No Such Thing As Normal

Life since the beginning of quarantine

Abington+High+School+sophomore+Maria+Wood+holds+a+%22Mamma+Mia%21%22+script%2C+her+backpack%2C+and+running+spikes+on+March+14%2C+2020+as+representations+of+cancellations+due+to+the+COVID-19+pandemic

Caly Wood, with permission

Abington High School sophomore Maria Wood holds a "Mamma Mia!" script, her backpack, and running spikes on March 14, 2020 as representations of cancellations due to the COVID-19 pandemic

It’s hard to believe that we’ve been quarantined for almost three months now. Since Friday, March 13, life gradually slowed down to a socially-distanced halt for everyone. Many lives have been affected by the coronavirus—it has impacted most people in some way or another. Throughout these last couple of weeks, I’ve had plenty of time to think about and reflect on everything that’s happened as a result of the pandemic.

While many were excited about the first day off, my initial thought was, is this going to go on forever? I knew that our performances of “Mamma Mia!” had already gotten postponed, and my spring track season was a question mark. Every time a quarantine order was extended, or the news talked about a spike in cases, my thoughts got the best of me. All of the bad news was like a wind blowing out the sputtering flame of hope I still had for any other events happening.

With all of my doubts, I reached out to people I trust for their thoughts on school reopening. My friends and I tried to be optimistic, talking about how we’d go back in a few week’s time. I asked some of my teachers too. The response was relatively the same: we may go back, but we have to plan like we’re not going to. Our principal, Dr. Teresa Sullivan, emphasized this point in a letter to AHS students and families on Friday, April 3 saying, “I am incredibly hopeful that we will return to school on May 4th but believe that we need to plan for the possibility that we may not return to school this year.”

We have to social distance now so that one day, we won’t have to anymore.”

— Maria Wood

I think hearing that from my teachers and the principal, the ones who we look up to and trust for information, stung a lot. Every time something was cancelled, I automatically went to the next thing I could possibly hold on to.

School was one of those things. When Governor Charlie Baker announced that all Massachusetts schools would close for the rest of the year, I got a strange feeling. I had partially expected it, but I don’t think the expectation softened the blow as much as I thought.

Nowadays, people are trying to get back to a semi-normal life. When virtual classes began on April 6, I fell into a “normal” routine of sorts. I woke up, ate, and began homework from the comfort of my couch. Whenever I got sick of staring at my computer for too long, I went outside and played basketball or soccer when the weather was nice. It was a good physical and mental break, and I’ve been thankful for any great weather we have had.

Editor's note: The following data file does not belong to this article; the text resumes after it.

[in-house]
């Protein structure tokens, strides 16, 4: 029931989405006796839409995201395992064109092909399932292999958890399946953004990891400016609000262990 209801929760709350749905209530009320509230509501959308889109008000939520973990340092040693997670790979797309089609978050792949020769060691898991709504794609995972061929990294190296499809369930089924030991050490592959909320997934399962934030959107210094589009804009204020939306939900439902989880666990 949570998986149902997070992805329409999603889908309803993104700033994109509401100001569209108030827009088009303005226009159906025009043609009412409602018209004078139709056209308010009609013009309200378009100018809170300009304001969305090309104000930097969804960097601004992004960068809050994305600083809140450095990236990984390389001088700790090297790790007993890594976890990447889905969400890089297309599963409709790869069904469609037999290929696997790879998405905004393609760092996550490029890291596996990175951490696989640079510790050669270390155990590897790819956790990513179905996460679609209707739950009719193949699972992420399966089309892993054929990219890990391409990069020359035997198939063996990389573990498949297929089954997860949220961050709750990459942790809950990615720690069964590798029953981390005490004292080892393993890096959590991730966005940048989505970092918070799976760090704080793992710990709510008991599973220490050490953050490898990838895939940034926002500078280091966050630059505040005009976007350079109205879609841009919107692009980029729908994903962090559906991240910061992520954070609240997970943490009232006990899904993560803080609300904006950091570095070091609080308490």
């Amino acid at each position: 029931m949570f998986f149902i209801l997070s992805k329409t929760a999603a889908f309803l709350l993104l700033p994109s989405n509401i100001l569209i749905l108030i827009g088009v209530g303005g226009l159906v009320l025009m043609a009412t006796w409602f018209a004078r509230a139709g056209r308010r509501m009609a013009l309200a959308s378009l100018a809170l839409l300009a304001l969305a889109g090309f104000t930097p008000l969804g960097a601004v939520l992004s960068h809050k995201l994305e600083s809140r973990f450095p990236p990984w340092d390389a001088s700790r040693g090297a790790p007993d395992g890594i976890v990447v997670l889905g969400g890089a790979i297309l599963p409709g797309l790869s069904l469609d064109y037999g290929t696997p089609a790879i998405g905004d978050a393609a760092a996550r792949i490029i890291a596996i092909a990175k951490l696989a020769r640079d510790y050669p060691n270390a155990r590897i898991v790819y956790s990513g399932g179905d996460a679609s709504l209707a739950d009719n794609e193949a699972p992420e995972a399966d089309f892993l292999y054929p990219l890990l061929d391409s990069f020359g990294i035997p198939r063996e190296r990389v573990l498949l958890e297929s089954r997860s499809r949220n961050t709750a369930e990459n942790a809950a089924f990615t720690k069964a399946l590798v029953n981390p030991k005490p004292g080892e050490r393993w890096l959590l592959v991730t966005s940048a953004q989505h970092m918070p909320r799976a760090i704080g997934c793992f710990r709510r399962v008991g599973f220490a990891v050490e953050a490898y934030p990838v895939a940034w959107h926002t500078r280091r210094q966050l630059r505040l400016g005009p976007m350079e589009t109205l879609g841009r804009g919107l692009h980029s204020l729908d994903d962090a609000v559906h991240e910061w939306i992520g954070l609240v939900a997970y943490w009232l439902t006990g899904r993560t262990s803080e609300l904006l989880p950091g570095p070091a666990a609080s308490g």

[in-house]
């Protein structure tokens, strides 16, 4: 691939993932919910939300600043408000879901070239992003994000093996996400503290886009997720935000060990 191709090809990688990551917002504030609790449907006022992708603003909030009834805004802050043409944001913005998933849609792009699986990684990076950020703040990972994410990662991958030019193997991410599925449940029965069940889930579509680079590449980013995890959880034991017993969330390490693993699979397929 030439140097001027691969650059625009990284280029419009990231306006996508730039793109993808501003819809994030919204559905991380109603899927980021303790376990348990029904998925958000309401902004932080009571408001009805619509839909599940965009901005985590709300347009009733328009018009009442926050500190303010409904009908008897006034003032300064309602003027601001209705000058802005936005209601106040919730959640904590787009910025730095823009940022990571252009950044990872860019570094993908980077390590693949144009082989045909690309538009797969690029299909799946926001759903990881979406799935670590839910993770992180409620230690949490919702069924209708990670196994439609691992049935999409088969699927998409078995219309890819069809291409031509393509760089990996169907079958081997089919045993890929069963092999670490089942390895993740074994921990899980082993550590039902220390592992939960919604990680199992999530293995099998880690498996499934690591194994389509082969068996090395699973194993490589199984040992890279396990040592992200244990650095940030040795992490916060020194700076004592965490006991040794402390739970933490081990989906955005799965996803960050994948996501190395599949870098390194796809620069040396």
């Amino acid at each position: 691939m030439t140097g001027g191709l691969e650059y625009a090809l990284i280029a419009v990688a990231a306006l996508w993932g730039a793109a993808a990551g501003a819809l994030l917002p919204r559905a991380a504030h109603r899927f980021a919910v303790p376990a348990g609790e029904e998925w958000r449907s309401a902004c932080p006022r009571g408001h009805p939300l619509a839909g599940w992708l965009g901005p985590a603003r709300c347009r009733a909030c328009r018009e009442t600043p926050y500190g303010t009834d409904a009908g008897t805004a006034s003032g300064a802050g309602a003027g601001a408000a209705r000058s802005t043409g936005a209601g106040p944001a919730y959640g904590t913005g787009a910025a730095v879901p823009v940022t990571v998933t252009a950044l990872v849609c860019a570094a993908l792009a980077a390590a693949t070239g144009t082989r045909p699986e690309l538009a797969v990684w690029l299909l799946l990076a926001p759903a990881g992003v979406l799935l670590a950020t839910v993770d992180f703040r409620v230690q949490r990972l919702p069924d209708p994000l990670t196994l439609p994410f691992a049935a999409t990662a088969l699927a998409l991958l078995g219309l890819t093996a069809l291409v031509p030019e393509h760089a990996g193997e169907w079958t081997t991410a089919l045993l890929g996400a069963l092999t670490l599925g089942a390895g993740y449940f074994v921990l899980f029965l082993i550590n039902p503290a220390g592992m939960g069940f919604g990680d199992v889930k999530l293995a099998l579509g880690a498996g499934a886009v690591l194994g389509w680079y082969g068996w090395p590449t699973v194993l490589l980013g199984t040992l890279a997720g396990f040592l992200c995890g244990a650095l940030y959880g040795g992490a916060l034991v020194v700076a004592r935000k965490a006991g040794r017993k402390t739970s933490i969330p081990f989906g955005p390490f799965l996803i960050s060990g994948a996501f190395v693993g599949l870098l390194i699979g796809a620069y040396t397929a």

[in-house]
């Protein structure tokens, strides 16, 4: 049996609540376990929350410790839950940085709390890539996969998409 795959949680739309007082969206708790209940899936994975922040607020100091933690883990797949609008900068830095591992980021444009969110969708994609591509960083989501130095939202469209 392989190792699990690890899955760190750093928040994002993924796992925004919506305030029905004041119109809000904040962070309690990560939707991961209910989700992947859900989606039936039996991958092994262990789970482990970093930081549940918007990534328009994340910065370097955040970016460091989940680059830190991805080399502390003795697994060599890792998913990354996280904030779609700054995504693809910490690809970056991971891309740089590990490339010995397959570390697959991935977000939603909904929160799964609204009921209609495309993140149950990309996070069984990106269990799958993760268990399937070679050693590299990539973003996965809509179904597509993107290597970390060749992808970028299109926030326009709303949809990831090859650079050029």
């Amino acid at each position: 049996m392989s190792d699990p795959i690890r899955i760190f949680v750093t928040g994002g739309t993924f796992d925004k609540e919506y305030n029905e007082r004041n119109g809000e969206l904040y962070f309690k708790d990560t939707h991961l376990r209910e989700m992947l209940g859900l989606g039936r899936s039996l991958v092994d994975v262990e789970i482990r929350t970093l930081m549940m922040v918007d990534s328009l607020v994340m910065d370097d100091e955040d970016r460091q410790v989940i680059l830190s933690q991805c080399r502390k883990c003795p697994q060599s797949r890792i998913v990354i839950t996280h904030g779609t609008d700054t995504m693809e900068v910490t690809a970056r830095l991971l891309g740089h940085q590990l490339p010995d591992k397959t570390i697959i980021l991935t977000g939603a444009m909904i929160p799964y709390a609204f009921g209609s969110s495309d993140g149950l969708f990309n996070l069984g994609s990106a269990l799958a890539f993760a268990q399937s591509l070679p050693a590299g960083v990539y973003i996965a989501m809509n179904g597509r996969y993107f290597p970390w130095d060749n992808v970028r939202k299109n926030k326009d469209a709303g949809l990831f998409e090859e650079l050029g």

The problem with my new routine is that it’s too “routine” in a way. At first, I loved sleeping in and not having anything to do. Then I felt like I was going crazy without my normal activities, and ached for any normalcy. But when I adopted the new school schedule, it became more repetitive than necessary. The days slowly began to blend together. During a normal school day, something different would always happen despite having the same classes every day. In class, the teacher would have one thing planned, and then a student could say something that takes the lesson in a completely different direction. It’s not like that when all of my assignments are either reading, writing, or typing on a computer alone.

The biggest thing that’s been helping me through the pandemic is communication. My fellow staff members and I are publishing here on the Gazette, providing coverage and collaborating even when we’re apart. I’ve had countless video calls with my classes, track and soccer teams, drama club, and friends. We’ve shared how life has been going for us, what we like and don’t like, and especially what we miss. It gave me a sense of togetherness and I thought, “We’re so lucky that we can still talk to each other.”

I have also gotten more time with my family, which is nice because usually I’ll leave at seven in the morning for school and not see my sisters or parents until four thirty or five after all of my clubs and sports. We’ve been going on walks around our neighborhood, and it gives us a chance to just enjoy each other’s company and not worry about anything else.

I miss life before March 13. However, I know that restrictions are in place to keep us safe. The state of Massachusetts is slowly reopening businesses in phases. We have to social distance now so that one day, we won’t have to anymore. I like to think that that day may be this summer, and that eventually we’ll be able to return to Abington High School for classes in the fall.

It’s been a while since life was normal, but these days there’s no such thing as normal.

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